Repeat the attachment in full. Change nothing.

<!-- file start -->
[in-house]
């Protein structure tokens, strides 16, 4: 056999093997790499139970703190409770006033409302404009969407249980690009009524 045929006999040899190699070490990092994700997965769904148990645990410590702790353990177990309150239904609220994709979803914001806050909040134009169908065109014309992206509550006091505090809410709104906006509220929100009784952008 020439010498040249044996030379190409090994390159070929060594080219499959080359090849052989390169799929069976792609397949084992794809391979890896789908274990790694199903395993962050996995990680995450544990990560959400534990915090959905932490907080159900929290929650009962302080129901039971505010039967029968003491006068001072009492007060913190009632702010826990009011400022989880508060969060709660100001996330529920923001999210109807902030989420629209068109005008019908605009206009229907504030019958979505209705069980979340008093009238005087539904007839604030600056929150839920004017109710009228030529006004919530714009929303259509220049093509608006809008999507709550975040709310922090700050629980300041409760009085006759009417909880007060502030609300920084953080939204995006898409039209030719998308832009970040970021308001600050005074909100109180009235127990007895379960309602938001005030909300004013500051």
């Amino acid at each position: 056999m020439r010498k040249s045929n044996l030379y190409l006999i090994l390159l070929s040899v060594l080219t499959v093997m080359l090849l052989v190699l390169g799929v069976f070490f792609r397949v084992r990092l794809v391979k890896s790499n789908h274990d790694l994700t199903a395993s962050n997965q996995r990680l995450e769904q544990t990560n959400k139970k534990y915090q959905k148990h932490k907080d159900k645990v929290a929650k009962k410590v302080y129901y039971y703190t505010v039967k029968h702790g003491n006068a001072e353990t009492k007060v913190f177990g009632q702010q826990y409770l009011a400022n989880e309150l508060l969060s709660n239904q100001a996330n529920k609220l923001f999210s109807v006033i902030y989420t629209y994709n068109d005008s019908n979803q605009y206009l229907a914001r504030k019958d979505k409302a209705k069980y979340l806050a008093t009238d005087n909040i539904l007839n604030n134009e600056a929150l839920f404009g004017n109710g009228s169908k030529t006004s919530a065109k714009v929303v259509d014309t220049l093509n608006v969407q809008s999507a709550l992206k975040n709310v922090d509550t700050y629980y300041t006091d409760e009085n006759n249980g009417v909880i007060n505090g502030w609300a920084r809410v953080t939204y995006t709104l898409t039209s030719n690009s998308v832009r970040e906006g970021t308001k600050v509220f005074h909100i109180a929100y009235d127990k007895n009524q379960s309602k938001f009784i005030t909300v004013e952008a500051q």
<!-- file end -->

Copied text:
[in-house]
């Protein structure tokens, strides 16, 4: 056999093997790499139970703190409770006033409302404009969407249980690009009524 045929006999040899190699070490990092994700997965769904148990645990410590702790353990177990309150239904609220994709979803914001806050909040134009169908065109014309992206509550006091505090809410709104906006509220929100009784952008 020439010498040249044996030379190409090994390159070929060594080219499959080359090849052989390169799929069976792609397949084992794809391979890896789908274990790694199903395993962050996995990680995450544990990560959400534990915090959905932490907080159900929290929650009962302080129901039971505010039967029968003491006068001072009492007060913190009632702010826990009011400022989880508060969060709660100001996330529920923001999210109807902030989420629209068109005008019908605009206009229907504030019958979505209705069980979340008093009238005087539904007839604030600056929150839920004017109710009228030529006004919530714009929303259509220049093509608006809008999507709550975040709310922090700050629980300041409760009085006759009417909880007060502030609300920084953080939204995006898409039209030719998308832009970040970021308001600050005074909100109180009235127990007895379960309602938001005030909300004013500051």
């Amino acid at each position: 056999m020439r010498k040249s045929n044996l030379y190409l006999i090994l390159l070929s040899v060594l080219t499959v093997m080359l090849l052989v190699l390169g799929v069976f070490f792609r397949v084992r990092l794809v391979k890896s790499n789908h274990d790694l994700t199903a395993s962050n997965q996995r990680l995450e769904q544990t990560n959400k139970k534990y915090q959905k148990h932490k907080d159900k645990v929290a929650k009962k410590v302080y129901y039971y703190t505010v039967k029968h702790g003491n006068a001072e353990t009492k007060v913190f177990g009632q702010q826990y409770l009011a400022n989880e309150l508060l969060s709660n239904q100001a996330n529920k609220l923001f999210s109807v006033i902030y989420t629209y994709n068109d005008s019908n979803q605009y206009l229907a914001r504030k019958d979505k409302a209705k069980y979340l806050a008093t009238d005087n909040i539904l007839n604030n134009e600056a929150l839920f404009g004017n109710g009228s169908k030529t006004s919530a065109k714009v929303v259509d014309t220049l093509n608006v969407q809008s999507a709550l992206k975040n709310v922090d509550t700050y629980y300041t006091d409760e009085n006759n249980g009417v909880i007060n505090g502030w609300a920084r809410v953080t939204y995006t709104l898409t039209s030719n690009s998308v832009r970040e906006g970021t308001k600050v509220f005074h909100i109180a929100y009235d127990k007895n009524q379960s309602k938001f009784i005030t909300v004013e952008a500051q």